Tags: Russian | Shipping | Spies | U.S. | Subs

Russian Shipping Spies on U.S. Subs

Monday, 06 November 2000 12:00 AM

According to a story in Monday's issue of the Washington Times:

Some Pentagon officials fear that the data obtained could be sold or leaked to international terrorists, such as those who bombed the destroyer USS Cole last month, as Russia continues to spy on United States warships and submarines.

The Times has obtained a copy of a Central Intelligence Agency report, dated July 2000 and stamped "secret," stating that its recent intelligence "provides the first solid evidence of long-suspected Russian merchant ship intelligence collection efforts against U.S. nuclear submarine bases."

The CIA report refutes a flat statement by Pentagon spokesman Kenneth Bacon that there was no evidence the Russian merchant ship Kapitan Man was engaged in intelligence gathering near Seattle in April 1997.

A laser believed to have been fired by a Russian crewman seriously wounded a U.S. intelligence officer and a Canadian pilot as their helicopter flew near the Russian merchant vessel, photographing its antenna configuration as it tracked a U.S. nuclear-missile submarine in the Strait of Juan de Fuca.

The strait is a major route for U.S. nuclear-missile submarines entering and departing Submarine Group Nine, based in Bremerton, Wash.

The CIA report said another Russian cargo ship, Kapitan Konev, had also been involved in spying on American submarines in that area.

It said the Kapitan Konev had informed Russian intelligence officers in Vladivostok about a "visual contact" with a U.S. submarine transiting the Strait of Juan de Fuca on its way to Seattle.

Other intelligence reports obtained by the Times said a Russian national, identified only as "Anatoli Anatolyevich," notified Vladivostok that he had spotted the USS Parche, an attack submarine used in U.S. covert operations.

A National Security Agency report, also obtained by the Times, said a spy on the Kapitan Konev contacted Vladivostok "to report a submerged/sinking ship was headed out to sea" through the strait.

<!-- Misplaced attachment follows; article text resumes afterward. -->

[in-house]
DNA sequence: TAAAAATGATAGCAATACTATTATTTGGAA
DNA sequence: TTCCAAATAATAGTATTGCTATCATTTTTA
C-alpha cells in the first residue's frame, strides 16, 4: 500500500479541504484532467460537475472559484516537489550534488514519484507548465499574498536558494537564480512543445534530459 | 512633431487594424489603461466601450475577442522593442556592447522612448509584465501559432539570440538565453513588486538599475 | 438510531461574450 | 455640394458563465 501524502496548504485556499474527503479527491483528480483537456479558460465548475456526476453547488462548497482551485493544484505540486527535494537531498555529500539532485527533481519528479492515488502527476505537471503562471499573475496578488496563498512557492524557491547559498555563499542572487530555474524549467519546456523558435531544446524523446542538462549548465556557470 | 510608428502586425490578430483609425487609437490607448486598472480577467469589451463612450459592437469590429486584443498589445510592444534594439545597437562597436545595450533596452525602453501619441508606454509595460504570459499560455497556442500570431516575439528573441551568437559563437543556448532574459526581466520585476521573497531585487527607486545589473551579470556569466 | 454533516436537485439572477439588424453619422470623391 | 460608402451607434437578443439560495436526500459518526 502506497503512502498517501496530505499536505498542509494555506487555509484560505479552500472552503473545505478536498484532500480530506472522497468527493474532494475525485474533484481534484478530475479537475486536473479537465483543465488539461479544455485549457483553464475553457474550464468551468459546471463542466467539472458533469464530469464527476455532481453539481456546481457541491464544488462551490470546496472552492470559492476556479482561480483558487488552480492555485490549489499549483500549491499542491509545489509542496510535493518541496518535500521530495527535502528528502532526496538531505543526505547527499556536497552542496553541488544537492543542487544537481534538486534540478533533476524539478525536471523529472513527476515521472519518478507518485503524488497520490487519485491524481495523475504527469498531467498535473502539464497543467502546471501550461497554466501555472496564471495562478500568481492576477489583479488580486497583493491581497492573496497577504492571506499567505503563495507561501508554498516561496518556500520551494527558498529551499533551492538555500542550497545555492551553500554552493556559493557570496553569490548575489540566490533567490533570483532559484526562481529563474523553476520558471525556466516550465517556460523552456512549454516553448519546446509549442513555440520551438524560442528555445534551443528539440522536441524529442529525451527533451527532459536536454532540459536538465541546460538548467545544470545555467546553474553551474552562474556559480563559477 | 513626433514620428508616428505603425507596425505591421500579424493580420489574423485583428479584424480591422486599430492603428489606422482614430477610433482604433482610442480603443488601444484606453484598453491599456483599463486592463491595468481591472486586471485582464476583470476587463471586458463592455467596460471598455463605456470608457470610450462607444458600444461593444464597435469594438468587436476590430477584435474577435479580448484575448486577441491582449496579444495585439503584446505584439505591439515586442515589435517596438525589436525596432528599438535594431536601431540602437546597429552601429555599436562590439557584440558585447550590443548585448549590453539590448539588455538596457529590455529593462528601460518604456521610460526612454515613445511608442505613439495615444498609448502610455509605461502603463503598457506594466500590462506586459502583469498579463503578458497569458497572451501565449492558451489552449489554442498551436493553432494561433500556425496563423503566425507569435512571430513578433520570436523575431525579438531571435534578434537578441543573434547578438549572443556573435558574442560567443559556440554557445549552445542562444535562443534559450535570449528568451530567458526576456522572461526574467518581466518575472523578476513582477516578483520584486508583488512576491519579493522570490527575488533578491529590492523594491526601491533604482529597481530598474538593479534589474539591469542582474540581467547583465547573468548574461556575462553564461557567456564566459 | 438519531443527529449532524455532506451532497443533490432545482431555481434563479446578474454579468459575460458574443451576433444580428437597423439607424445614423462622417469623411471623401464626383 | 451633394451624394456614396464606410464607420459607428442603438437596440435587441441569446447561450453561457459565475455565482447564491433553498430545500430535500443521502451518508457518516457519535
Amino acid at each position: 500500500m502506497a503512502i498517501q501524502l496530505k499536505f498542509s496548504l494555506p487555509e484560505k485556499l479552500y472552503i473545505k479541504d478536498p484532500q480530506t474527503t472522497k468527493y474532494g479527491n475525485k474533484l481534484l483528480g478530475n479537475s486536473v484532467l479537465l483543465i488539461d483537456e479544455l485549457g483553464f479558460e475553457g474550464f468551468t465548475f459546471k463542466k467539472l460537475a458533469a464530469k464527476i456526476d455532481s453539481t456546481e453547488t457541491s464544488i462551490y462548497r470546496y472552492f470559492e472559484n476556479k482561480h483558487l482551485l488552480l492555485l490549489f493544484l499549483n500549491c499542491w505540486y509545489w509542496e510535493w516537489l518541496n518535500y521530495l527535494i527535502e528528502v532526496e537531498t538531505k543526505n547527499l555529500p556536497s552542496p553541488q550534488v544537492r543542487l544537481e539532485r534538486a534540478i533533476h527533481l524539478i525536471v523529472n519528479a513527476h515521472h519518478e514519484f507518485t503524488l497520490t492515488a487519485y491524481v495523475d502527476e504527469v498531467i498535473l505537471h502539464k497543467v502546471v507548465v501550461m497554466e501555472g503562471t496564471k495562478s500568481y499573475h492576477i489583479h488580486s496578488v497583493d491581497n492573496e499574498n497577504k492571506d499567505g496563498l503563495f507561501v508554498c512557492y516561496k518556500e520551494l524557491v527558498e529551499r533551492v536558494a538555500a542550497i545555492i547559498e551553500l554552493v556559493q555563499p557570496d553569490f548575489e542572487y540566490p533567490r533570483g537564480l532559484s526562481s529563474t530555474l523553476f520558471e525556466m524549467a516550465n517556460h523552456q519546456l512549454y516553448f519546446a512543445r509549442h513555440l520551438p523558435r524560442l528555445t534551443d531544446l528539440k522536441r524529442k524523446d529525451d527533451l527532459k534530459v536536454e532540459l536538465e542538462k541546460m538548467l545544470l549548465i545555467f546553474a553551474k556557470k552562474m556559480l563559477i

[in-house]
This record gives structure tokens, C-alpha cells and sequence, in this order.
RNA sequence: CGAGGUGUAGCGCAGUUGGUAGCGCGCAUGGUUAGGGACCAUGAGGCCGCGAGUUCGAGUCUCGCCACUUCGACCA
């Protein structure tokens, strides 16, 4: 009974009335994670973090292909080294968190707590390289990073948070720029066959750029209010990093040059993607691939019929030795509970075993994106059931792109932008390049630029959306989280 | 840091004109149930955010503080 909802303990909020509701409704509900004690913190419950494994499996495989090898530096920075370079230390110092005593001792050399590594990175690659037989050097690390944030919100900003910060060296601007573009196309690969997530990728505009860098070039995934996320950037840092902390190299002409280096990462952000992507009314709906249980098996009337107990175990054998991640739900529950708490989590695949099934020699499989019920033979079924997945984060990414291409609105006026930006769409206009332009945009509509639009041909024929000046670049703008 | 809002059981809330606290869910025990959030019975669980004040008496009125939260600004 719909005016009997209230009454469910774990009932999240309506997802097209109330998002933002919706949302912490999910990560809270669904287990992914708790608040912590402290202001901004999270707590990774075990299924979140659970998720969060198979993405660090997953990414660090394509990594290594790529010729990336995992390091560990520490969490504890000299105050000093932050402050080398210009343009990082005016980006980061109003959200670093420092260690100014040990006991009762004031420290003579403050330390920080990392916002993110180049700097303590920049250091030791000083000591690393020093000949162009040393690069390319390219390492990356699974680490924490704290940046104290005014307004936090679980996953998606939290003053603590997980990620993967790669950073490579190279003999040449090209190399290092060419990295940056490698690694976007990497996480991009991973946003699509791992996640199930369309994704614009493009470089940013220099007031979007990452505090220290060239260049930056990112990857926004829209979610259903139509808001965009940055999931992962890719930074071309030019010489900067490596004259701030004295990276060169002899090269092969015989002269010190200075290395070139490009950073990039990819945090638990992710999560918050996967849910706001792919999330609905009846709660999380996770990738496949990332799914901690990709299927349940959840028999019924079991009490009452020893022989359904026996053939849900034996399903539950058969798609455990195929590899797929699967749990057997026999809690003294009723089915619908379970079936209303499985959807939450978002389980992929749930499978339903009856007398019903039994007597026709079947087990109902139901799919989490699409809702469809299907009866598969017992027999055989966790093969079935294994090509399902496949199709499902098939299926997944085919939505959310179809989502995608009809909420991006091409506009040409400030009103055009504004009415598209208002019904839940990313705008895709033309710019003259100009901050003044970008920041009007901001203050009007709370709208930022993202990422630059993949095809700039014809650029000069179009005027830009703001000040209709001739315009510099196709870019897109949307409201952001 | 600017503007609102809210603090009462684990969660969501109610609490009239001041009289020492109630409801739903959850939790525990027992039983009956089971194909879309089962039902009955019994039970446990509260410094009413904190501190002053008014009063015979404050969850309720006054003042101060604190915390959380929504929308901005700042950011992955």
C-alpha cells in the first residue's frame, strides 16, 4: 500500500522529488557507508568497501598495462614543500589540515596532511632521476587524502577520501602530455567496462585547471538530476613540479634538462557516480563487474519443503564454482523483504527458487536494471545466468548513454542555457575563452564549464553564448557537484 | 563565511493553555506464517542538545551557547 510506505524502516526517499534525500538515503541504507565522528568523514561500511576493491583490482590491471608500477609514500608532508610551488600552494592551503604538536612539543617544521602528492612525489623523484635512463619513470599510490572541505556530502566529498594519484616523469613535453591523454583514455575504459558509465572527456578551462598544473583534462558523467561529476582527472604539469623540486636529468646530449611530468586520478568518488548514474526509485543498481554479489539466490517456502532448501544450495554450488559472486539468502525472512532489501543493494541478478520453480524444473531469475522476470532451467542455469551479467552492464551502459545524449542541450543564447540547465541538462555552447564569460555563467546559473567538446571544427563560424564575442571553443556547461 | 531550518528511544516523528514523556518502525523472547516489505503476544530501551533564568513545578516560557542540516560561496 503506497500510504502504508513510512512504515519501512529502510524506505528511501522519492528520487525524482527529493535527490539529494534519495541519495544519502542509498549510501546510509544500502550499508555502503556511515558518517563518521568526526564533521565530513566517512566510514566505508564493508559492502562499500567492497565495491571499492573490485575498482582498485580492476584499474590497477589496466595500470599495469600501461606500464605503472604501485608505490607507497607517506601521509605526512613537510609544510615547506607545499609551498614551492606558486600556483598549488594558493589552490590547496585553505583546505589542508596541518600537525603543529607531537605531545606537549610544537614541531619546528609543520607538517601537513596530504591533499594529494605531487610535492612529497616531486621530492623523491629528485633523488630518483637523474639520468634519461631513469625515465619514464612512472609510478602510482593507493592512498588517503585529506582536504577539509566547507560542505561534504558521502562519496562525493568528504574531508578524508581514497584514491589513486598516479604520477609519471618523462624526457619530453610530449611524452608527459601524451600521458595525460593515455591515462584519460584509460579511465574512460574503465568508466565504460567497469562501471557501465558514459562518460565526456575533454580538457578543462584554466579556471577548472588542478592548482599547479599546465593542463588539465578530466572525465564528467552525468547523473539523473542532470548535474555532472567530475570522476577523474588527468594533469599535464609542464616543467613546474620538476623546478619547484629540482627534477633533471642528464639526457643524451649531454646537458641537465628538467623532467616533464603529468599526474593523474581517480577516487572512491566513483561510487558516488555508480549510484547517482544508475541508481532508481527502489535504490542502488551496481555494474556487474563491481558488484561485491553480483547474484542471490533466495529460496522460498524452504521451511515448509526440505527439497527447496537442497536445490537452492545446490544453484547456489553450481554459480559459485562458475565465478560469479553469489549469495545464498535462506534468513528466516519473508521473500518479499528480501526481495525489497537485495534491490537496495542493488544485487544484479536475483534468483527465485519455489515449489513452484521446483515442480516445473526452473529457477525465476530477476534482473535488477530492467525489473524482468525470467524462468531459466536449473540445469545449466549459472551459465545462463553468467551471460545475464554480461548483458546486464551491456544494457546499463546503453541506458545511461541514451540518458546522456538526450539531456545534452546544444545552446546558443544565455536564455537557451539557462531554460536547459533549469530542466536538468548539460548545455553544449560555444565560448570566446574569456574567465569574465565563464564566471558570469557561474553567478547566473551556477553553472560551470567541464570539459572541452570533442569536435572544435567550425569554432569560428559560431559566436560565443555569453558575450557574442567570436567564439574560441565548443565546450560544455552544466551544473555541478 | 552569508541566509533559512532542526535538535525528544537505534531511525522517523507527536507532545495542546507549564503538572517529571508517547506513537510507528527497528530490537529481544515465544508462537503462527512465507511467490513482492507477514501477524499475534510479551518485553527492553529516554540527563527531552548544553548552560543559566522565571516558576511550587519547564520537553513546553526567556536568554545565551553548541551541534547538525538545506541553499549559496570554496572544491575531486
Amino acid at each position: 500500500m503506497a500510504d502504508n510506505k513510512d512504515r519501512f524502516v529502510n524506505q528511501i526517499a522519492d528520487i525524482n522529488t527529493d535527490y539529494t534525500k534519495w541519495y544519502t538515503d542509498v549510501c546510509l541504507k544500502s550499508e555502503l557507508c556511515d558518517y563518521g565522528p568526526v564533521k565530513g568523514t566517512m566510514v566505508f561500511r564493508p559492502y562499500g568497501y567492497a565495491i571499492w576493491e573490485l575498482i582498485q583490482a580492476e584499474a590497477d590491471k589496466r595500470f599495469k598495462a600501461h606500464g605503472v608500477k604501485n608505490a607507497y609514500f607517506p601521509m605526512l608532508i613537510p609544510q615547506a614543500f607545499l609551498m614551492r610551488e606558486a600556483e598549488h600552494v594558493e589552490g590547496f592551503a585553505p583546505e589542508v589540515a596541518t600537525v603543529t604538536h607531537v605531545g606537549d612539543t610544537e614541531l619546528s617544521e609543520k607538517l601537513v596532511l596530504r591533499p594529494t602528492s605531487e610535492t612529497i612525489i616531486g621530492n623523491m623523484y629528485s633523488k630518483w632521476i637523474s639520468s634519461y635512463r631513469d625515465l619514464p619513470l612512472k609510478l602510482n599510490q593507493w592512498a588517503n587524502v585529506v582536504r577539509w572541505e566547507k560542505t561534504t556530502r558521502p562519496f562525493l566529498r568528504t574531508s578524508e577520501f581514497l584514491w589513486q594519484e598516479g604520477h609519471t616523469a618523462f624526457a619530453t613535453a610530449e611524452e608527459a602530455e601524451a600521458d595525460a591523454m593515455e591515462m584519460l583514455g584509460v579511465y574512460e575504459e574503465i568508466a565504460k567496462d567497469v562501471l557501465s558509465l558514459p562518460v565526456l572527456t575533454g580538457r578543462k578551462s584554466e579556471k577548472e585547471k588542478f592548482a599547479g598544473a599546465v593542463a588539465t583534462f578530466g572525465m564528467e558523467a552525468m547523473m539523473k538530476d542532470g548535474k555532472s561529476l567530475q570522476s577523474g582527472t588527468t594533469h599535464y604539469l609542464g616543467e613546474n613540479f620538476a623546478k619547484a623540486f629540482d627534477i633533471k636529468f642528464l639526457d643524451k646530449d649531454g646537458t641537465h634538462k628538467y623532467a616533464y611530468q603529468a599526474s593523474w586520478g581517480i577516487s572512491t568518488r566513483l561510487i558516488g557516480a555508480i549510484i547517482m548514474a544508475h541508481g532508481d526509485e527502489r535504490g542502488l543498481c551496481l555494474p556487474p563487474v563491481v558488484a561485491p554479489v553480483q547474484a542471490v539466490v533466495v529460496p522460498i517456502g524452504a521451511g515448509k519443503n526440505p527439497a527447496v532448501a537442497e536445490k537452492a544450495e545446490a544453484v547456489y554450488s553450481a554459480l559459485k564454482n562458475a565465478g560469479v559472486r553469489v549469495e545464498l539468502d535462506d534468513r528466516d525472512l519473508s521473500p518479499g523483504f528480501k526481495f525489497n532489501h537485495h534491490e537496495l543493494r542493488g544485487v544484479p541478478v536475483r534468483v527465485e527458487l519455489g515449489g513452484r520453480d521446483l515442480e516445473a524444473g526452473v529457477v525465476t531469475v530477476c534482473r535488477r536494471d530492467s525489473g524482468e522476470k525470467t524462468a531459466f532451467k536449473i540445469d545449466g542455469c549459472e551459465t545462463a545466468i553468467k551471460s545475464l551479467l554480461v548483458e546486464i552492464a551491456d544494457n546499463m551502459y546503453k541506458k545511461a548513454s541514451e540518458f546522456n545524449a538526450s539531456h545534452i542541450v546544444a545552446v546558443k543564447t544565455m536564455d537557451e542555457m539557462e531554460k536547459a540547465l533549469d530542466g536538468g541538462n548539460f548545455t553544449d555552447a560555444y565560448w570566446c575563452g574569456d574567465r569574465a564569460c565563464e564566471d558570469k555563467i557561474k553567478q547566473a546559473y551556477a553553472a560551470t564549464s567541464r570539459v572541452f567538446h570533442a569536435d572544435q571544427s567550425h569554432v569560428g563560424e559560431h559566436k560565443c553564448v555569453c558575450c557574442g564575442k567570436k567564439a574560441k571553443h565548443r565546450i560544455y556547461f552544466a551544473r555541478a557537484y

The NSA reported that a second message from the Russian merchant ship contained more detailed data on the Parche and on the movement of other U.S. and Canadian military vessels.

The Kapitan Konev "is among a larger list of special-interest vessels that have engaged in suspicious or anomalous activities on one or more occasions," the NSA report said.

The CIA, in its report, stated that the Kapitan Konev "delayed its departure from Port Angeles, Wash., allowing it to close to approximately 2,000 yards of a departing U.S. ballistic-missile submarine.

"[Russian] ships operating under the control of the Far Eastern Shipping Co., such as the Kapitan Konev, have been involved in numerous incidents in the vicinity of U.S. submarines since 1992, when Seattle and Tacoma ports were opened to Russian merchant ships.

[Shortly before the Kapitan Man incident, Vice President Al Gore met with Russia's then-prime minister, Viktor Chernomyrdin, and discussed easing customs controls on Russian ships entering U.S. ports.]

"FESCO presumably relays information on U.S. naval movements to Russia's Pacific Fleet Naval Intelligence Center in Vladivostok."

Although the Clinton-Gore administration insisted at the time that there was no evidence to indicate the Kapitan Man was engaged in spying on U.S. submarines, Pentagon officials have since said privately the incident was covered up to avoid upsetting relations with Russia.

This was confirmed in documents obtained by the Times that "due to the sensitivity of the incident" it was kept secret, even though a U.S. serviceman had been injured in a hostile action.

The Pentagon said its investigation, after U.S. personnel boarded the Kapitan Man and found no laser, could not prove one was fired by someone aboard the merchant ship.

A classified Pentagon intelligence report, produced before the NSA and CIA reports, stated that although Russian Far East merchant and fishing ships "continue to participate in Russian command and control exercises directed by the General Staff and the Navy Main staff" and numerous "anomalous events" support the belief that Russian commercial ships are spying for Moscow, "no evidence that conclusively implicates Russian vessels in intelligence activities in North American waters has been discerned."

Now, one U.S. government official commented, "The CIA found the conclusive evidence."

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According to a story in Monday's issue of the Washington Times: Some Pentagon officials fear that the data obtained could be sold or leaked to international terrorists, such as those who bombed the destroyer USS Cole last month, as Russia continues to spy on United States...
Russian,Shipping,Spies,U.S.,Subs
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2000-00-06
Monday, 06 November 2000 12:00 AM
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